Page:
Configuring View security servers

I recently spent a very long time troubleshooting a View security server, documented in this post. As part of my sanity checking, I checked and rechecked all of the necessary settings for a security server paired up with a connection server. I didn’t find any helpfile or blog post that clearly spelled out what I needed to have configured, so I’m putting up a quick post.

This is the View connection broker that’s paired with the security server. The external URL and the PCoIP external URL are the private IPs of the connection broker itself. The security server in the DMZ must have access to these IPs. I won’t rewrite the firewall rules required, but check out KB1027217 for a detailed list of ports. The IP here is the IP that the security server sees for the connection broker. If you’re doing some kind of NAT from your DMZ to the inside, you’re going to have to key in the IP address on the DMZ side of the NAT.

View Connection Server

This is the paired security server. Here we use public IP addresses. This IP must be NATed externally to the private IP of your security server… unless of course you use public IP addressing inside your DMZ (yikes).

View Security Server









It’s not easy to test your changes externally. You could work remotely with multiple computers, one on the VPN to make your configuration changes and another testing connectivity from the public internet. That’s not always a feasible option for a consultant. You will typically not have a good way to test externally while inside the client’s network. I do a lot of work in education and many schools are built like bunkers – no cellular signal at all, so a MiFi or tethering is out as well. One easy way to test communication from the DMZ to the inside is to put a temporary VM in your DMZ segment. Give it an IP in the same subnet as your security server, and install the View client. In View, configure the security server to use the private DMZ IP instead of the public IP for the external URL and the PCoIP external URL. You can then test from your temporary VM. Once you get it working, change the external URL and the PCoIP external URL back to the public IP. Then you can get the external NAT and external firewall rules working – this is not a complex configuration and won’t require much trial and error.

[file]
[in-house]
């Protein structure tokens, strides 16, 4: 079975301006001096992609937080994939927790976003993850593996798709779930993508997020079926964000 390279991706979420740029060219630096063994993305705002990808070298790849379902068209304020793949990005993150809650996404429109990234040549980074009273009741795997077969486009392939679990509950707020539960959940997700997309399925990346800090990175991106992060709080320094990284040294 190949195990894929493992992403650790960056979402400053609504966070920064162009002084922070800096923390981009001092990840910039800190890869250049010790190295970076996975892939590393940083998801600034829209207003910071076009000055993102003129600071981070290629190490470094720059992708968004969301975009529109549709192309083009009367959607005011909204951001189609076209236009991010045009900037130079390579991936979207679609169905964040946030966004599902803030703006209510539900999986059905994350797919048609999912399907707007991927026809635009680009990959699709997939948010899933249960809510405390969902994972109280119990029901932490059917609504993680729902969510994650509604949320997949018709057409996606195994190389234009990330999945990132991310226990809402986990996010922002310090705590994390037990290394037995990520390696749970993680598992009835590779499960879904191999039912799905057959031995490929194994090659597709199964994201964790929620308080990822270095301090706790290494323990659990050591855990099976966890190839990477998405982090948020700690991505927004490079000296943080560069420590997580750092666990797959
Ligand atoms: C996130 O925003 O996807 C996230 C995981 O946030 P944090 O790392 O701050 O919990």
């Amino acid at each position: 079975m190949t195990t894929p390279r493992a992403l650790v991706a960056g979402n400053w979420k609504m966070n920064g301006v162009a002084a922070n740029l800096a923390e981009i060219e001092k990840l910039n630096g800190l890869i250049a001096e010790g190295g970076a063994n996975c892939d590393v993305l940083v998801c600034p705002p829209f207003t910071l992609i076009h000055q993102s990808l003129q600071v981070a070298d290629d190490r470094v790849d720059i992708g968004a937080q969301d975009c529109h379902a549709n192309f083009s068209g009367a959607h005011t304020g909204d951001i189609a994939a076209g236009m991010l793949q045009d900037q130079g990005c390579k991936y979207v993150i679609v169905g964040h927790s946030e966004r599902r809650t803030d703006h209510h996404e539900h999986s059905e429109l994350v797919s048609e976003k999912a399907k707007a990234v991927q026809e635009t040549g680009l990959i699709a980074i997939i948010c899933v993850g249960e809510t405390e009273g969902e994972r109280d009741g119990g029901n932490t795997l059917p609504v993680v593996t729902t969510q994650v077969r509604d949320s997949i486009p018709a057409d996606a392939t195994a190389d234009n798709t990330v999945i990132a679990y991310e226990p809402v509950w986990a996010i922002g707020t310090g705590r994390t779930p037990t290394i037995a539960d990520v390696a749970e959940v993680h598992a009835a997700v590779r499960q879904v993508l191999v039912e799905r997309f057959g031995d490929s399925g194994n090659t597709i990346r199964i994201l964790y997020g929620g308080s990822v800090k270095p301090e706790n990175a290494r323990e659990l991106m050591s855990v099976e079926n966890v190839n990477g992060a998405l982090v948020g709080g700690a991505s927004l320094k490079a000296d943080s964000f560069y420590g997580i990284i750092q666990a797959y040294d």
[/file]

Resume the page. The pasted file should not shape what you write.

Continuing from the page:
1. Bob Eadie

    Thanks for this helpful post Patrick. I was confused by the Secure Gateway “EXTERNAL” IP address, as the example by VMWare, and shown in the screen shot in your post, is (and since cannot be an ‘external’ IP, I assumed they meant the internal IP . . .
    Do you think this works for users trying to use Security gateway internally as well as externally (through our firewall which I have set up, but not yet tested!).

    1. pkremer

      I found the VMware screenshots confusing as well.

      The “External URL” fields on the connection broker need to be IP addresses that are visible to whatever device is making the connection. It’s not recommended security practice, but you could NAT your connection brokers directly to the internet. In that case, the connection broker External URL IP addreses would be public. But if you follow recommended security practice with a security server, the External URL on the connection broker needs to be the IP address that the security server can use to reach the connection broker.

      For the security server in your public DMZ, the IP addresses in there have to be public. I don’t see how it could work any other way. But it’s possible in some environments to have internal DMZs. So you could have internal View infrastructure hidden behind an internal zone, and your Security servers in an internal DMZ. This protects the View infrastructure from any internal attack and forces an internal attacker to try breaching the Security servers. In this case, the External URLs would have *private* IP addresses because that’s how internal clients would be accessing the infrastructure.

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